Poor ex­cuse for art

The Weekend Australian - Review - - Books - Kathy Hunt

ATEACHER of lit­er­a­ture, cin­ema and cul­tural stud­ies at the Univer­sity of West­ern Aus­tralia, Gail Jones is the au­thor of three nov­els and two col­lec­tions of short sto­ries. This year she is in the run­ning for the Miles Franklin prize with Dreams of Speak­ing .

Sorry is the story of Perdita Keene, the child of English an­thro­pol­o­gist Ni­cholas and his wife, Stella. Hav­ing served in World War I, Ni­cholas is in his fi­nal year at Cam­bridge when he meets Stella. A com­pan­ion to an old wo­man near death, Stella seizes on the un­der­grad­u­ate and his of­fer of mar­riage as an al­ter­na­tive to un­em­ploy­ment. To­gether they sail for Aus­tralia, Broome in par­tic­u­lar, where Ni­cholas hopes to be­come fa­mous by study­ing in­dige­nous cul­ture.

As E. M. Forster says in As­pects of the Novel : ‘‘ The king died and then the queen died’’ is a story. ‘‘ The king died and then the queen died of grief’’ is a plot. Or again: ‘‘ The queen died, no one knew why, un­til it was dis­cov­ered that it was through the death of the king.’’

‘‘ This,’’ says Forster, ‘‘ is a plot with a mys­tery in it, a form ca­pa­ble of high de­vel­op­ment.’’ Sorry is a plot with a mys­tery. ( The first clue comes early when the in­ter­mit­tent nar­ra­tive voice of Perdita says she de­vel­oped her stut­ter at 10, af­ter her fa­ther’s death.) The Keenes choose to ar­rive in Aus­tralia in 1930, not a good year, and end up in a shack on a cat­tle sta­tion 32km south­west of Broome, not a good place. Ni­cholas finds work with the chief pro­tec­tor of Abo­rig­ines. Stella, on the other hand, has and is, in fact, noth­ing.

On their first night in Broome, Ni­cholas hits her. A spec­tac­u­lar misal­liance, ‘‘ the ves­sel of their mar­riage was al­ready sun­dered’’ dur­ing the voy­age and it gets worse. Perdita is born and named af­ter the child in Shake­speare’s The Win­ter’s Tale . Re­signed al­ready ‘‘ to gi­gan­tic un­hap­pi­ness’’, Stella suc­cumbs to paralysing post­na­tal de­pres­sion and is sent away ‘‘ to rest’’. Mak­ing his pres­ence felt through vi­o­lence, the only char­ac­ter­is­tic Jones gives him, Ni­cholas moves to the sta­tion man­ager’s house, where he ca­su­ally rapes Martha, the young black cook, leav­ing his daugh­ter to flour­ish ‘‘ in black arms’’ and the plot to find its in­evitable mys­tery. Cen­tral to this mys­tery is Mary, an Abo­rig­i­nal Jane Eyre hired 10 years later when Stella be­comes cata­tonic. Mary’s char­ac­ter is used in a bid for in­dige­nous cred­i­bil­ity, but in Sorry Jones is out of her cul­tural depth and the re­sult is con­trived, per­func­tory and melo­dra­matic.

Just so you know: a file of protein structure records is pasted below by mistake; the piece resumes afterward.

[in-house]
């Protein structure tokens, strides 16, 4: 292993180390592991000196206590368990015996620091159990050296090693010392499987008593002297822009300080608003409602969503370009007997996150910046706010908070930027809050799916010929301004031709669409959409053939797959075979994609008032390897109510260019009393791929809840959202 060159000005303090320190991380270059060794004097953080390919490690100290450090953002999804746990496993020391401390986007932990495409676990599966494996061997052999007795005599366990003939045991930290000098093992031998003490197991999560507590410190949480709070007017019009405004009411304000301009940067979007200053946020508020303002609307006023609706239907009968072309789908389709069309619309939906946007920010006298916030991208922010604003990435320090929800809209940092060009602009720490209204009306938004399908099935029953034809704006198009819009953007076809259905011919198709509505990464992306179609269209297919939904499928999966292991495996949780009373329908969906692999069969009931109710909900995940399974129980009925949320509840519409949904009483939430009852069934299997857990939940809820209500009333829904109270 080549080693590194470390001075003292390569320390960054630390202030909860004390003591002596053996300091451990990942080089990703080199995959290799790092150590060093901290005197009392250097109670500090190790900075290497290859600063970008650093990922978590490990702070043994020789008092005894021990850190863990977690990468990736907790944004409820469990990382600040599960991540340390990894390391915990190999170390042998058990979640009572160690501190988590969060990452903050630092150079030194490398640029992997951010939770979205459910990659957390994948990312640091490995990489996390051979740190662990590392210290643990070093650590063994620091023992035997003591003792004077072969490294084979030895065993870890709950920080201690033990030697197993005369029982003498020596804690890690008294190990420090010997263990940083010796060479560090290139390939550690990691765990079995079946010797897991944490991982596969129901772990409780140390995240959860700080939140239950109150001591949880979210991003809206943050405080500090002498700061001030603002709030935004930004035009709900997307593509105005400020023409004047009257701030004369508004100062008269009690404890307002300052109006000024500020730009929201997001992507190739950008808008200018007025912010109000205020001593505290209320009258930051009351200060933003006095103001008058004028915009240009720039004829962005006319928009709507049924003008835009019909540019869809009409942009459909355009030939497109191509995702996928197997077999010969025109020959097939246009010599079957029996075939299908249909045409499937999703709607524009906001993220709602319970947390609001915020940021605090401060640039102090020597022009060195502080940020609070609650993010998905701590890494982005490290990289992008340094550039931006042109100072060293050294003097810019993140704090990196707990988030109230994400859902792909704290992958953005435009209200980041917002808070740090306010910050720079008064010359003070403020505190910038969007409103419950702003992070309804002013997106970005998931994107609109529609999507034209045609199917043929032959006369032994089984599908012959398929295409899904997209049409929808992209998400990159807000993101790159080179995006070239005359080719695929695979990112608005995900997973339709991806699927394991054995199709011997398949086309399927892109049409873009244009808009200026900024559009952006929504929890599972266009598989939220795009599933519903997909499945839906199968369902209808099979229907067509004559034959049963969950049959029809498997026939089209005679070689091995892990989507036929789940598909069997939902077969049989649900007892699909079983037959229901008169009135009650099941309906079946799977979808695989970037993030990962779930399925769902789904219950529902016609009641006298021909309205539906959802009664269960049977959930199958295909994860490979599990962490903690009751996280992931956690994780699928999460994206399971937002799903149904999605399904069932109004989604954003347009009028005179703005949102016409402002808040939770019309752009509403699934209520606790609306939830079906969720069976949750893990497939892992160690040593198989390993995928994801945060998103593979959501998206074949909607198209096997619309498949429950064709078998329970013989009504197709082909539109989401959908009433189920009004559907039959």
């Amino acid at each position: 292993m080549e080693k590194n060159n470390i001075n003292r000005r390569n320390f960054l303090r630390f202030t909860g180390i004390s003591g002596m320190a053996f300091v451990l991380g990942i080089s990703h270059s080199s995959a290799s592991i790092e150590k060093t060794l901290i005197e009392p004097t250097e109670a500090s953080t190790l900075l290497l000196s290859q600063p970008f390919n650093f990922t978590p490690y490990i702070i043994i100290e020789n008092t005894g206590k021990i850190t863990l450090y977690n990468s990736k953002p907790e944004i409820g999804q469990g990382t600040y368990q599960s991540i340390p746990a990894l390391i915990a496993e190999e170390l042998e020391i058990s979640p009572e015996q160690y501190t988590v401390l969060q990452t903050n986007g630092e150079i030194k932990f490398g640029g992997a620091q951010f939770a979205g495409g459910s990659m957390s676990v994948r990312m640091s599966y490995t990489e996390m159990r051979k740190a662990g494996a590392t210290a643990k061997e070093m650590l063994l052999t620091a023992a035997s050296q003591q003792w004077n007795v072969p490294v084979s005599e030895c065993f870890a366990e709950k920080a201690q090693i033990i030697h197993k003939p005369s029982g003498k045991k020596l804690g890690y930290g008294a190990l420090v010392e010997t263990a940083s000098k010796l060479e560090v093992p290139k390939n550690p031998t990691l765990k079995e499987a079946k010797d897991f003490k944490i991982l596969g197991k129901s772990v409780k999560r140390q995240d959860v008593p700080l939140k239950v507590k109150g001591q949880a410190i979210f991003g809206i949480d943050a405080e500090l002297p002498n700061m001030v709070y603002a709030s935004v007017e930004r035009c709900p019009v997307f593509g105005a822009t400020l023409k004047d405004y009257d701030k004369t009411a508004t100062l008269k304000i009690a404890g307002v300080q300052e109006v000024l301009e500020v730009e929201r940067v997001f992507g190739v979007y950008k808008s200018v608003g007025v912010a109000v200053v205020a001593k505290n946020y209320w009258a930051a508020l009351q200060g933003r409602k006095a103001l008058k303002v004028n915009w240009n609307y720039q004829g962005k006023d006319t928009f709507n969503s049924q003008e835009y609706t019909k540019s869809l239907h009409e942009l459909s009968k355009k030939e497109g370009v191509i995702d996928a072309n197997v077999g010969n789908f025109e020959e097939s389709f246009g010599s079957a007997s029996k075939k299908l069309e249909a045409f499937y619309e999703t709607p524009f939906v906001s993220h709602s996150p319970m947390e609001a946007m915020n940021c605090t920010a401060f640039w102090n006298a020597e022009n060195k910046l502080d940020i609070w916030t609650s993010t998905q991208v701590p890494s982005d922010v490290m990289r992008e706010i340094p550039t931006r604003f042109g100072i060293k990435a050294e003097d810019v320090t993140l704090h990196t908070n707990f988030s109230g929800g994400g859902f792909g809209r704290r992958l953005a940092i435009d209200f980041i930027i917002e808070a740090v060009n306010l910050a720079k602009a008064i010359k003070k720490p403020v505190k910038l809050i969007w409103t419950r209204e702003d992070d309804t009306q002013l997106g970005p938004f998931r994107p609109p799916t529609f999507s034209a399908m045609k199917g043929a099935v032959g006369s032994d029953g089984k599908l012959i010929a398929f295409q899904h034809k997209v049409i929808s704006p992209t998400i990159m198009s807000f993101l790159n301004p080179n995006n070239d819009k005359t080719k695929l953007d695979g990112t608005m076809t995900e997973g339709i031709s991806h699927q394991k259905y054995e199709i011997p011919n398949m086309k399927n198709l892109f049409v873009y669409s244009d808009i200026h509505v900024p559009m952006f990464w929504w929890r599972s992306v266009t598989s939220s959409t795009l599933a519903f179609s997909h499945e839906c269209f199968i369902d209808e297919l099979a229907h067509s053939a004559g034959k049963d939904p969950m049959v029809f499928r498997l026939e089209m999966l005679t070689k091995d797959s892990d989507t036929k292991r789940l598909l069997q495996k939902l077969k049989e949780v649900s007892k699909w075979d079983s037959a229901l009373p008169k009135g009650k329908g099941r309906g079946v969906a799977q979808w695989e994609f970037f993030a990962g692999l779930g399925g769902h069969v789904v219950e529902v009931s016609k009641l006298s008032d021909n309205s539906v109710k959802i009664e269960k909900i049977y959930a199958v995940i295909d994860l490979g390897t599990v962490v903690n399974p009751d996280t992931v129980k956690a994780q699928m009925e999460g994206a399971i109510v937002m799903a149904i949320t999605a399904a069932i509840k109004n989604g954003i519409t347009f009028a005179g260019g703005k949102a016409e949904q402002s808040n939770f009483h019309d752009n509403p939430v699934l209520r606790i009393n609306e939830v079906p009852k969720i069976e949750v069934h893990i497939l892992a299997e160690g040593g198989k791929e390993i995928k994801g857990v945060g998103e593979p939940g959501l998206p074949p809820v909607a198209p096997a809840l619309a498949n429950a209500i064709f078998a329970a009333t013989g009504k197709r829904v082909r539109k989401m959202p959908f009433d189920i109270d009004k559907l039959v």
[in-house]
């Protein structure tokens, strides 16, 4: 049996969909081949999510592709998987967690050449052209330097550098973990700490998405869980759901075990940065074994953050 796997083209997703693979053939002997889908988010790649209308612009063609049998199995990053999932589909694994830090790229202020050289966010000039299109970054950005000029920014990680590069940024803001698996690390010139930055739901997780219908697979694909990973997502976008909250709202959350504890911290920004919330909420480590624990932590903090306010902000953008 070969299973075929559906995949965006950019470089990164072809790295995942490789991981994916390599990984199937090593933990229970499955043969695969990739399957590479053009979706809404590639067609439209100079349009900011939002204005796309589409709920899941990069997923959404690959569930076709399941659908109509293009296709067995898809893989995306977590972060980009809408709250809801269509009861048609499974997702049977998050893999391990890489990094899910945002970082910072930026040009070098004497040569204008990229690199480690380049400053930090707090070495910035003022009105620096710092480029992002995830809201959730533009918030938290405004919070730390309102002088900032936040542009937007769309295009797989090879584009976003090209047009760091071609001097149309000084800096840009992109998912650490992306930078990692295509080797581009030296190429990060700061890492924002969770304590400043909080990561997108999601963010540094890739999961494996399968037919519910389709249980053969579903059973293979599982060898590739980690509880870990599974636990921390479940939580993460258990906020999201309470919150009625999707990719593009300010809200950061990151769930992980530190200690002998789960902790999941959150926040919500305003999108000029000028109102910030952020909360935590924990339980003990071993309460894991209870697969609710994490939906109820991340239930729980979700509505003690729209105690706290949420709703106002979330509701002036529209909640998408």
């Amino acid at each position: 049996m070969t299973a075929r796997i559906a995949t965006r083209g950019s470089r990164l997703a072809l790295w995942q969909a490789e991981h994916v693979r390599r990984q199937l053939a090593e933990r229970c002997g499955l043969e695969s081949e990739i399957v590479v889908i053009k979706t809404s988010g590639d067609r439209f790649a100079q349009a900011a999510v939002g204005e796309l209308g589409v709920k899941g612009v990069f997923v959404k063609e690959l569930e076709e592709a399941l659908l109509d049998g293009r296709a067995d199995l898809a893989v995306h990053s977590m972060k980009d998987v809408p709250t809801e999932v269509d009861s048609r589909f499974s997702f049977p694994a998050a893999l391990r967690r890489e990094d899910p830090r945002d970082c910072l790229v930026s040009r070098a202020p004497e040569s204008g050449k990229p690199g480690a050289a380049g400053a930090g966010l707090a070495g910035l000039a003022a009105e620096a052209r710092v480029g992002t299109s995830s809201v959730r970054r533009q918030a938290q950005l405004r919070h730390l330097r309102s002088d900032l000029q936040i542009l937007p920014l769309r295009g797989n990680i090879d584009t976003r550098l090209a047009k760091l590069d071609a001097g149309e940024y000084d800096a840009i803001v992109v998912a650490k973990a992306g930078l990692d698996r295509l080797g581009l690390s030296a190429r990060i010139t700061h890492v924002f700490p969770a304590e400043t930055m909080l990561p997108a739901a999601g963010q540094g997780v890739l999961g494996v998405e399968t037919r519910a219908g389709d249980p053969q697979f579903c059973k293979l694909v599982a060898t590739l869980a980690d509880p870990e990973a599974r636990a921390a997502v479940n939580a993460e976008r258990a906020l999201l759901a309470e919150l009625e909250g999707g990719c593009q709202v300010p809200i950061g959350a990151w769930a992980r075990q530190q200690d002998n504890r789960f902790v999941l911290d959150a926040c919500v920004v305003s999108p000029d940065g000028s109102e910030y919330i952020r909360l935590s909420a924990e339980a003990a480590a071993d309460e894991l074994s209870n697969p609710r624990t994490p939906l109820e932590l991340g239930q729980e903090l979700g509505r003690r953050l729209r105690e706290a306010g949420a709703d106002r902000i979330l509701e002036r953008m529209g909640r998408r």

Tech­ni­cally, the main prob­lem with Jones’s writ­ing is that there is just too much of it. She leaves no phrase un­turned in her at­tempt to gild what is an or­di­nary tale. I am re­minded of Forster’s com­ment on Ge­orge Meredith, that, like Ten­nyson, ‘‘ through not tak­ing him­self qui­etly enough he strained his inside’’.

Jones strains af­ter ef­fect again and again, some of her sen­tences bor­der­ing on the un­in­tel­li­gi­ble: ‘‘ her hands were am­ple gad­gets’’, ‘‘ the nerves cer­e­mo­ni­ous’’, ‘‘ mys­ti­cally ex­tra- ex­pres­sive’’.

Putting it nicely, The Ir­ish Times calls this ‘‘ de­ter­minedly cere­bral’’, in­tu­it­ing ( one of Jones’s favourite words) the writer’s con­ceit be­neath her ma­nip­u­la­tion of lan­guage, a state of af­fairs that should never be mis­taken for style.

But Jones’s big­gest prob­lem is Stella. We can ac­cept her as the typ­i­cal prod­uct of a baker, a house­wife and a dy­ing em­pire, al­though it is im­pos­si­ble to be­lieve she was ever ‘‘ an in­ter­est­ing child’’. Her claim to fame is her in­fat­u­a­tion with Shake­speare, whose words she car­ries into adult life and spouts at the drop of a cloche.

Like Jones, Stella loves ‘‘ this flaunted lan­guage’’, and that’s the trou­ble. With rare ex­cep­tion Stella speaks in quotes, mak­ing her one of the sil­li­est char­ac­ters in Aus­tralian lit­er­a­ture.

Ti­tle or apol­ogy, Sorry is a fail­ure. Its form has been cor­rupted with skill and prob­a­bly the best of in­ten­tions. Un­for­tu­nately, the re­sult is what too many peo­ple think of as good writ­ing: the book you buy but never read, the novel you can’t see for the words. Kathy Hunt is a lit­er­ary critic based in rural Vic­to­ria.

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